Women want him, men want to be him – Jack Reacher

As well as watching a considerable amount of Glee at the weekend,  I also had my head stuck in Lee Child’s latest Jack Reacher book 61 Hours.   In many ways I am the complete opposite of Jack Reacher;

  • he’s 6-foot, broad-shouldered and rugged whereas I am average height and rugged is probably the last word you would use to describe me.
  • he’s an ex-military tough guy, I’m a librarian and couldn’t scare anybody if I tried.
  • his only possessions are the clothes on his back, but it took 15 large boxes just to move all my books last time I moved flats (I’m only slightly obsessed, I swear!).

I’m sure I could give you more examples, but these just show you what extreme opposites Jack Reacher and myself are.   I prefer to live my live vicariously through Jack Reacher and other characters such as Harry Bosch, Charlie Parker and Mikael Blomkvist.  These characters can do the things that I would never do myself and I know that I would react very differently if placed in the same situations. 

What makes Lee Child’s latest book, 61 Hours, so exciting is the countdown throughout the book.  It starts at 61 hours (obviously) with the tour bus that Jack Reacher’s on crashing on a snowy highway just outside of the town of Bolton in South Dakota.  You know as you read that time is counting down to something but you don’t find out until the end of the book so you just have to keep reading to find out.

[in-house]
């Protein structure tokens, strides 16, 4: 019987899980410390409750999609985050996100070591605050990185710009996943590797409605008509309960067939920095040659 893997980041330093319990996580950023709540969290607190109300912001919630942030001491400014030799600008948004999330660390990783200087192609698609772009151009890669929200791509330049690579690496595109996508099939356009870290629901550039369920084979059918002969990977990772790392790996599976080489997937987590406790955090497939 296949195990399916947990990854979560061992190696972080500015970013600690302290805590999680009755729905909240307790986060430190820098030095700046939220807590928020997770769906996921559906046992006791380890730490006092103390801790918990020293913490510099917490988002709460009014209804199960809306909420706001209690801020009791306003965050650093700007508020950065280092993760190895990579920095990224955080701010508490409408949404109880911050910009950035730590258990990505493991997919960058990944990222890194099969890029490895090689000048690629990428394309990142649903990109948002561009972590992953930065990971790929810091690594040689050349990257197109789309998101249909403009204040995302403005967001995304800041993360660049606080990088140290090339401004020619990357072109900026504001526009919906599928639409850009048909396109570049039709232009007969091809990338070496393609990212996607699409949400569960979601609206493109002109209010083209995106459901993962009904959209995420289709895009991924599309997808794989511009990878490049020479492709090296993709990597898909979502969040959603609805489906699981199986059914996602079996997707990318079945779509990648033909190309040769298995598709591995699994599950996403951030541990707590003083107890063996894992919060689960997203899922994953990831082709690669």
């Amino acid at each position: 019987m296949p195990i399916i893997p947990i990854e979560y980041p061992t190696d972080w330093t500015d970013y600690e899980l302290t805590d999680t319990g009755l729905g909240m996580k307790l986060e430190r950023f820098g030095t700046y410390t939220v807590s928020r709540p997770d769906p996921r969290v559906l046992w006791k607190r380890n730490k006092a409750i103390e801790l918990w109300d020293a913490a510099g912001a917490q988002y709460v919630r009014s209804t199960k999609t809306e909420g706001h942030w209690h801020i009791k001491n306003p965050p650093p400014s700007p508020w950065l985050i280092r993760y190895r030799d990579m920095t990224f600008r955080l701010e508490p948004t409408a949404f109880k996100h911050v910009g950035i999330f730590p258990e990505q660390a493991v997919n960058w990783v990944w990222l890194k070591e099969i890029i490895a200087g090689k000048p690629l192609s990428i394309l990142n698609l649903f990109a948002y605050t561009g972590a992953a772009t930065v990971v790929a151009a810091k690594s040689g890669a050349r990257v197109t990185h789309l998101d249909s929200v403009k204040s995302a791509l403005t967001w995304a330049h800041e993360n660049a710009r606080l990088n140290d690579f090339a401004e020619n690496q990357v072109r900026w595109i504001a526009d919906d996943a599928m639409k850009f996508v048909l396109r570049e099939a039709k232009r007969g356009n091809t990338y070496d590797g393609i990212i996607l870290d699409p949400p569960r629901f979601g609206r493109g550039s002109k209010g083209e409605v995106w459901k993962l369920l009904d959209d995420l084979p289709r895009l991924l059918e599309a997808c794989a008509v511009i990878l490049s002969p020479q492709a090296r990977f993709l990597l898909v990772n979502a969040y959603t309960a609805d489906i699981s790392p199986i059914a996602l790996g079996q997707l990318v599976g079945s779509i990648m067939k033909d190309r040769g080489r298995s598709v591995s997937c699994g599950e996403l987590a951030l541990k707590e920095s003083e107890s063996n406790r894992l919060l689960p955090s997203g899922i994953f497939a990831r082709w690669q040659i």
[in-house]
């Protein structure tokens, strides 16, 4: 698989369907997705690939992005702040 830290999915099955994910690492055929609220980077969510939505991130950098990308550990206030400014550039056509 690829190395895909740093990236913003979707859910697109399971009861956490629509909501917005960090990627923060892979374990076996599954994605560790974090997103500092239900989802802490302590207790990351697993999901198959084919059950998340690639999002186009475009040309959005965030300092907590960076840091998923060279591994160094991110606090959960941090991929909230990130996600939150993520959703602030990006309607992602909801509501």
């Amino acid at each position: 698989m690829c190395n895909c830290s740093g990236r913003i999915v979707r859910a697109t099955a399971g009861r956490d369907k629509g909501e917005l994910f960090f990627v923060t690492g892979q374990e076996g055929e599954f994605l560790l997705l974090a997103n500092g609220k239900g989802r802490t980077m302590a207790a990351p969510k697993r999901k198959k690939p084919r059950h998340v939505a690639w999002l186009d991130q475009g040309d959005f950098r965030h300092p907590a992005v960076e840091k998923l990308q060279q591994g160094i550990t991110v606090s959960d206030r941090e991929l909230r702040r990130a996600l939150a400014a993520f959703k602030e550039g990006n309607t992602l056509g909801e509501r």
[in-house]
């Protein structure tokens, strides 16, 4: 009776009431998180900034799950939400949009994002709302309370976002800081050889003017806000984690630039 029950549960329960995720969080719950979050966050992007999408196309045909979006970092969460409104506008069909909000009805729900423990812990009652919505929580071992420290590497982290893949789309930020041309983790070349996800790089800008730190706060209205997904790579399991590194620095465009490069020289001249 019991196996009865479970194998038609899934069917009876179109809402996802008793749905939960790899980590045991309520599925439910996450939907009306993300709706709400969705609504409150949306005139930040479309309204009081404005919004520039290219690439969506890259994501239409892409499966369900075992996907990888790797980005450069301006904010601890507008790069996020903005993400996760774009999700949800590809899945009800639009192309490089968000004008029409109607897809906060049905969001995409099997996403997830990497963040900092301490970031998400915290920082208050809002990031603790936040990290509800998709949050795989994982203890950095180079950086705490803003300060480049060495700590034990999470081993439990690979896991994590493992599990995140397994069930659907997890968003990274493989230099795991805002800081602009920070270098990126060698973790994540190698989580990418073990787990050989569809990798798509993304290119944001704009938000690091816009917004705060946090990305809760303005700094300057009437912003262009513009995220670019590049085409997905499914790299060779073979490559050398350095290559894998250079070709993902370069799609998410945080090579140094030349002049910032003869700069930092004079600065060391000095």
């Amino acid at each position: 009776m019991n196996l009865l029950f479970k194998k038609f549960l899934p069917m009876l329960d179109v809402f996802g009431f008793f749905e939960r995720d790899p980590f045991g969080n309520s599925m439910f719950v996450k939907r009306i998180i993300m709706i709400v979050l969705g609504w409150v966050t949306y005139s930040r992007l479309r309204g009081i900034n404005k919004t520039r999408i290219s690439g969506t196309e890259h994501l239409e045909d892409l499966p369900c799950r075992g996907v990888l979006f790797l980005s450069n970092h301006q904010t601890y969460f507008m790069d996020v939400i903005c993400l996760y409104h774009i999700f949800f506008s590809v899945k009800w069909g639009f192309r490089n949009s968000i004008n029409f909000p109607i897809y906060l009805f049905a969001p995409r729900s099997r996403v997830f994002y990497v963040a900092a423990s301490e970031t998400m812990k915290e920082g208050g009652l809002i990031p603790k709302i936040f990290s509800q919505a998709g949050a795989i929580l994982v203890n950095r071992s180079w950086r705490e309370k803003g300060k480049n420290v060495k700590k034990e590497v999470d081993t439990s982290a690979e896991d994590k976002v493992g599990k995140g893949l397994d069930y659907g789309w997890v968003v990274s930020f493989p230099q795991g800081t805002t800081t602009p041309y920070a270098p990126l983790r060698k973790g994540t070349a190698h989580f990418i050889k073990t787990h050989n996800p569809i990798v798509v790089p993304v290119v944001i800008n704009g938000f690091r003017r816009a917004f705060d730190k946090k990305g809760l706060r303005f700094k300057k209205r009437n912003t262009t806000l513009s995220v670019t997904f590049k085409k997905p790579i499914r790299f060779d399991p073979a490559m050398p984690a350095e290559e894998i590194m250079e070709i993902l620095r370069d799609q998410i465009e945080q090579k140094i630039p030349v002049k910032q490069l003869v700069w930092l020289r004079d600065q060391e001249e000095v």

If you’re a Lee Child fan, he’s going to be in Christchurch next Thursday (15 April) so you can get to meet the man himself.  He’ll be signing his books at Borders Riccarton from 11.30am-12 noon, Paper Plus Riccarton from 12.00-12.30pm, and Whitcoulls Cashel St from 1.00-1.45pm.  He is also doing a Literary Liason at the James Hay Theatre  at 7pm if you want to hear him discuss his books and Jack Reacher (Tickets $15 at Ticketek).

How to shop smarter New Zealand!

Search our catalogue for books on vintage clothing
Search our catalogue for books on vintage clothing

I remember as a kid being dreadfully ashamed that my mother bought second-hand clothes.  She loved nothing better than a good scramble through other peoples discarded goods and would pounce gleefully on a “perfectly good skirt”  that someone, “obviously well-off”  had chucked, and would bring it home triumphantly. When I became a hard-up student I began to appreciate her eye for a bargain, and so my love affair with everything second-hand began.

Time passes and so do trends.  Secondhand is now referred to as ‘Retro’ or ‘Vintage’.  We no longer slink into secondhand shops under the cover of darkness, and celebrities proudly proclaim that the beaded Dior dress they are wearing is indeed – Vintage.

The Library of course, being at the forefront of all new trends, has a multitude of books on all things vintage, retro and recycled. 

Our webpages also have some really useful guides on this subject.